The Applause Technique gives us the superpower of effectively changing our habits without producing any damage. Here’s how you do it:
Step 1: Think about a time when you succeeded in actually doing the thing that you want to make into a habit. Here are some ideas. You only need one of them to start—so choose your most important one.
- When was a specific time when you really got into physical exercise in an effective way?
- When did you organize a box or a file folder and feel good about it?
- When did you really choose an extremely healthy meal?
- If you have no such successes, schedule a time to do the physical exercise, organize the file folder, or eat a healthy meal. Then do the Applause Technique after you’re done.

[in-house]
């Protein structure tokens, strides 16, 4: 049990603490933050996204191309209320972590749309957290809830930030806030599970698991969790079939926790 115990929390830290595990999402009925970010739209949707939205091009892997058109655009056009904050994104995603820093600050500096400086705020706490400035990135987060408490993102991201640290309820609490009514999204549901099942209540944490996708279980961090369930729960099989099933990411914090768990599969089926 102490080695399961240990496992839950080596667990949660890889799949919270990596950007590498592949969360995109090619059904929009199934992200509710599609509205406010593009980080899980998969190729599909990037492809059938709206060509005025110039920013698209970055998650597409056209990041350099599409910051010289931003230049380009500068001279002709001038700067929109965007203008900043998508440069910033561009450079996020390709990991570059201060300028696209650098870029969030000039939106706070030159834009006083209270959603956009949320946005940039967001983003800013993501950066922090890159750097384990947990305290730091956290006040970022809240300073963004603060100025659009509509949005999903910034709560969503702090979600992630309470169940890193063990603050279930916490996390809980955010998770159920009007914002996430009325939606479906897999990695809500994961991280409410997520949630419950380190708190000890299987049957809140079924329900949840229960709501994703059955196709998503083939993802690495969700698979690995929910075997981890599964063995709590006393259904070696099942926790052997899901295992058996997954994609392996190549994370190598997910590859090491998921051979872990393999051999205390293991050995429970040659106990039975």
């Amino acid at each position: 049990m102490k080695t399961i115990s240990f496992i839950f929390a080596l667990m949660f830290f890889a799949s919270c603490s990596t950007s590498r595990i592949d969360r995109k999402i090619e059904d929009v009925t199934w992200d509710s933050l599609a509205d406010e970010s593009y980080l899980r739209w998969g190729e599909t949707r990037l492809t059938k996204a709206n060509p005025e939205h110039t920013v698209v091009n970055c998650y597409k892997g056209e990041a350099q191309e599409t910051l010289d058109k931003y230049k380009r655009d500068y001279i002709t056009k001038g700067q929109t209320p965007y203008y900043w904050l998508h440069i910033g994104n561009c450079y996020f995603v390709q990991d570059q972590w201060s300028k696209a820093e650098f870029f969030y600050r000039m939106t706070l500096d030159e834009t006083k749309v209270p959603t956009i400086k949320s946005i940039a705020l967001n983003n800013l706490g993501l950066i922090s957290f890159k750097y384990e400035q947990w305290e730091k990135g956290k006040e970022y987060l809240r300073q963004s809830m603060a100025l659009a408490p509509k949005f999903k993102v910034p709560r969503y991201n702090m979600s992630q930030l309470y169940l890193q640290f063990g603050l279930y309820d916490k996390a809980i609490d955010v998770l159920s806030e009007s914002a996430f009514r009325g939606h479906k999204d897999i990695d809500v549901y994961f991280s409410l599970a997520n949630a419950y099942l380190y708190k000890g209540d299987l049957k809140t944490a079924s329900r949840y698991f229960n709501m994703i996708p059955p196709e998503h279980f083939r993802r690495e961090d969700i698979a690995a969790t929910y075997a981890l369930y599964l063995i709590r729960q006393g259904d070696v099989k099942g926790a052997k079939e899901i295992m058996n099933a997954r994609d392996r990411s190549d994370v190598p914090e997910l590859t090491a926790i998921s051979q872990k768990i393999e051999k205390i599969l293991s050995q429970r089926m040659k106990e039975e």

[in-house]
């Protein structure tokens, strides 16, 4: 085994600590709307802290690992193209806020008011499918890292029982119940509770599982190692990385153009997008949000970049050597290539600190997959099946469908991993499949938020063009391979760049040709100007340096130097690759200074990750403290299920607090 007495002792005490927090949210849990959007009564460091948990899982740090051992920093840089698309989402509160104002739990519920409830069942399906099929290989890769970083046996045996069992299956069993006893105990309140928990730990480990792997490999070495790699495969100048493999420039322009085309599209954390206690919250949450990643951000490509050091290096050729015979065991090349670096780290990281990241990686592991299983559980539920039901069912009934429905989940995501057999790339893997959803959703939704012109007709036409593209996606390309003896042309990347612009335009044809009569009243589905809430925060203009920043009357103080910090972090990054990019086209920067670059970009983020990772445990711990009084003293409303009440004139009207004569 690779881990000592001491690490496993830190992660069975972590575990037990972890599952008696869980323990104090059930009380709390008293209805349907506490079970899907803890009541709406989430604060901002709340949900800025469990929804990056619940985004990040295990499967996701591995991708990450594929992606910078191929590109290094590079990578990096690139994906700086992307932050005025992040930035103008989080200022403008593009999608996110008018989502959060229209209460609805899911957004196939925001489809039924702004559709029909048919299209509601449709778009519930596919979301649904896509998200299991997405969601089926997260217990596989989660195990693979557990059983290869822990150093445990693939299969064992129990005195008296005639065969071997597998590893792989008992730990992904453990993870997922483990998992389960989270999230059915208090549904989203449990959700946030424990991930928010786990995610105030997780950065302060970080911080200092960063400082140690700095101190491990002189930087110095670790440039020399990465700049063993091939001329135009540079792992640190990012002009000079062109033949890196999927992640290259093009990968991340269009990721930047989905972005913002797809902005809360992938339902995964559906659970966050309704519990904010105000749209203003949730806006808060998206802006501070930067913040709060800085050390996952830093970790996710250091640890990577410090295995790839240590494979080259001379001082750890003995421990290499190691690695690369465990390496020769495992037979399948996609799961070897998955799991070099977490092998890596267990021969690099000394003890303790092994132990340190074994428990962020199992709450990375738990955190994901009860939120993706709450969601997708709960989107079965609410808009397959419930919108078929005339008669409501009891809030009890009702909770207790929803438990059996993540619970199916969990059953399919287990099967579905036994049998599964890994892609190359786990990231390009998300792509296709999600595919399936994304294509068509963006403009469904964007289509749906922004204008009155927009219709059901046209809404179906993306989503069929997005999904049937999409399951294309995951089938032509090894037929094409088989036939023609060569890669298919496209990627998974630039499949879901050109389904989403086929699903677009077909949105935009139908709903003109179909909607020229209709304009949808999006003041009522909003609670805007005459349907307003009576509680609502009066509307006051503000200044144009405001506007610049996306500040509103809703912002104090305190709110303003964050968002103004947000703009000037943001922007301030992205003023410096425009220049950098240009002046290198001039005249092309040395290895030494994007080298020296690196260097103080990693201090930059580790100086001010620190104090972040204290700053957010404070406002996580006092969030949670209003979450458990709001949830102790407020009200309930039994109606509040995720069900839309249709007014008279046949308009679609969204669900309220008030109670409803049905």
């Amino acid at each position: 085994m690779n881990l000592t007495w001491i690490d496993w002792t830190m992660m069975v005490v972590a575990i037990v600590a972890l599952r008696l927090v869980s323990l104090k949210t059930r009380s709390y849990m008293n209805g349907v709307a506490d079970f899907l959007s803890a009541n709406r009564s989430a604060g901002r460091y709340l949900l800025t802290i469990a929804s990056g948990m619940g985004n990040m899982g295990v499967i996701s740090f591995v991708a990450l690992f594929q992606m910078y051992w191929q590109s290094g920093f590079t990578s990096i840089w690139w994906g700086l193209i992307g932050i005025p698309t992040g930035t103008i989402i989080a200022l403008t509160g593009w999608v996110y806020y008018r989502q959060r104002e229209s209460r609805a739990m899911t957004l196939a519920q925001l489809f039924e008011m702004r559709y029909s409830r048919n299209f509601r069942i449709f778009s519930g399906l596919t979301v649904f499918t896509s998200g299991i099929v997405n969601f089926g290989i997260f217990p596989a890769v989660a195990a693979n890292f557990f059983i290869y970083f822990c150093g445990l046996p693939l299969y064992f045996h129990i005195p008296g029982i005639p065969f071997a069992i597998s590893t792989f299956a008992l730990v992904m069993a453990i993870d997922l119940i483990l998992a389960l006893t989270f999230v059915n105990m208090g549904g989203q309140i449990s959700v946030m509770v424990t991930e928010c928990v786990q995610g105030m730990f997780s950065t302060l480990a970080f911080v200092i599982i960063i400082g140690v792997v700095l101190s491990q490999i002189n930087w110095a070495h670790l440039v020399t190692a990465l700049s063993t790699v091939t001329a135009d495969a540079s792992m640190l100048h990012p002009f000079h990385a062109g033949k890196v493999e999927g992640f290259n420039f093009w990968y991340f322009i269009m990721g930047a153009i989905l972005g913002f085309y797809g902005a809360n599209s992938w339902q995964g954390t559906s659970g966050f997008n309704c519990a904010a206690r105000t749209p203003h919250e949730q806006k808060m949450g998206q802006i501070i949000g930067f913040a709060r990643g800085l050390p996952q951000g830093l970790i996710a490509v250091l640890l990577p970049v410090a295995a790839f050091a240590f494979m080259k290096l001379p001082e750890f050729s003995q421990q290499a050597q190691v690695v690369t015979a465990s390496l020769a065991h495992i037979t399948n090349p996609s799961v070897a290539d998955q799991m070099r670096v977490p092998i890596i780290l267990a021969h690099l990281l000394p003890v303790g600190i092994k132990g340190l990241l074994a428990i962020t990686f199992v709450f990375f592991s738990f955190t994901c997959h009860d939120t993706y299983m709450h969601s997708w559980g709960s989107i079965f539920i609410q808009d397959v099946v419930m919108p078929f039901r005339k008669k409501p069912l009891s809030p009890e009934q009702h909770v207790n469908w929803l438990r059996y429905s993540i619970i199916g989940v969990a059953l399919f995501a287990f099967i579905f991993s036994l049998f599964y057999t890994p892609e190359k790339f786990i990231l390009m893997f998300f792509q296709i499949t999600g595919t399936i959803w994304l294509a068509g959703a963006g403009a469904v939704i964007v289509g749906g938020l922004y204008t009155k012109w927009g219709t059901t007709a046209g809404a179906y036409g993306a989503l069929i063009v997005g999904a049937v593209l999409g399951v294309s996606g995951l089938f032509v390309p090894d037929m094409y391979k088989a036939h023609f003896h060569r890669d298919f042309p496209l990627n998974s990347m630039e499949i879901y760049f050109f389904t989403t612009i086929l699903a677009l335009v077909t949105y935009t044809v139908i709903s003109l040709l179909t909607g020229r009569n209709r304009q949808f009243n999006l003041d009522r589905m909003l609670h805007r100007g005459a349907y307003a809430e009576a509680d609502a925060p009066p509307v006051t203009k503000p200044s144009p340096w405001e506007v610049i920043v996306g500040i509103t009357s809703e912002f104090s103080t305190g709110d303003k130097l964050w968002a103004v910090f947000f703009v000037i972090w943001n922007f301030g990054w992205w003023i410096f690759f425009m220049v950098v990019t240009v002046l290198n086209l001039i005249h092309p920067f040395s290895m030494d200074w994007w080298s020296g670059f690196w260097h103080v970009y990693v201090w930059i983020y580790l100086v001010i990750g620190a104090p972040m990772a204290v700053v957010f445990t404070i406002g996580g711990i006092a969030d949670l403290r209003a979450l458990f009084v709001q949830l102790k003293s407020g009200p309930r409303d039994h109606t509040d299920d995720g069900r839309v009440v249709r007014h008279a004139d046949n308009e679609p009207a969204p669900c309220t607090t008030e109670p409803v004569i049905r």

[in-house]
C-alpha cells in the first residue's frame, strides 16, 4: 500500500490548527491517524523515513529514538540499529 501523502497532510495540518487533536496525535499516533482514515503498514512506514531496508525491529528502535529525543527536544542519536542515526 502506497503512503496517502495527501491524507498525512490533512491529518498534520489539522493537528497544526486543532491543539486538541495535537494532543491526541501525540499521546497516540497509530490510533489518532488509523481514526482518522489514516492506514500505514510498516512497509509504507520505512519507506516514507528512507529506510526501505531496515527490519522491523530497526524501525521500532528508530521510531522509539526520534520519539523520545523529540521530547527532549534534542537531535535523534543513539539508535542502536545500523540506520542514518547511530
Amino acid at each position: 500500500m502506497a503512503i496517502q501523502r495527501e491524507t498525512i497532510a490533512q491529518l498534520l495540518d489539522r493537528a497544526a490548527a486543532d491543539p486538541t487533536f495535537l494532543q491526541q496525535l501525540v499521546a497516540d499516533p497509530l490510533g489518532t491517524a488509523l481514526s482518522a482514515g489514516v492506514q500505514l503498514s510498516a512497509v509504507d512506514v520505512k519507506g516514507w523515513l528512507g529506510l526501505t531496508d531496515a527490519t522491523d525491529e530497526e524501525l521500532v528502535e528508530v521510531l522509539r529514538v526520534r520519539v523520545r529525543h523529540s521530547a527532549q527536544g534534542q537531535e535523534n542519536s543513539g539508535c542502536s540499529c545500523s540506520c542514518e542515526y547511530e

- Also, to learn this technique, don’t choose something you’re emotionally conflicted about. If you’re traumatized by your Income Tax forms, don’t use your Income Tax for your first new habit.
Step 2: Start by imagining that you are watching yourself succeed.
- If you’re alone, applaud yourself physically. In other words, clap your hands.
- If you’re not alone, imagine yourself applauding yourself.
- Maintain this applause for about five seconds—which may feel like a long time. Do it anyway.
- If this step seems just too weird to you, skip it and go on to step 3.
Step 3: Think about one person whose opinions matter to you. Imagine that this person is at the gym, in your office, or in the restaurant with you. (Or wherever you want the new habit to manifest first.)
Now imagine that this person begins to applaud you, too, both by clapping and by saying nice things.
- If you started the applause in step 2, imagine that both you and this friend are applauding you together.
- If you didn’t start the applause in step 2, go back and do so, now. It’s not really that weird to like yourself.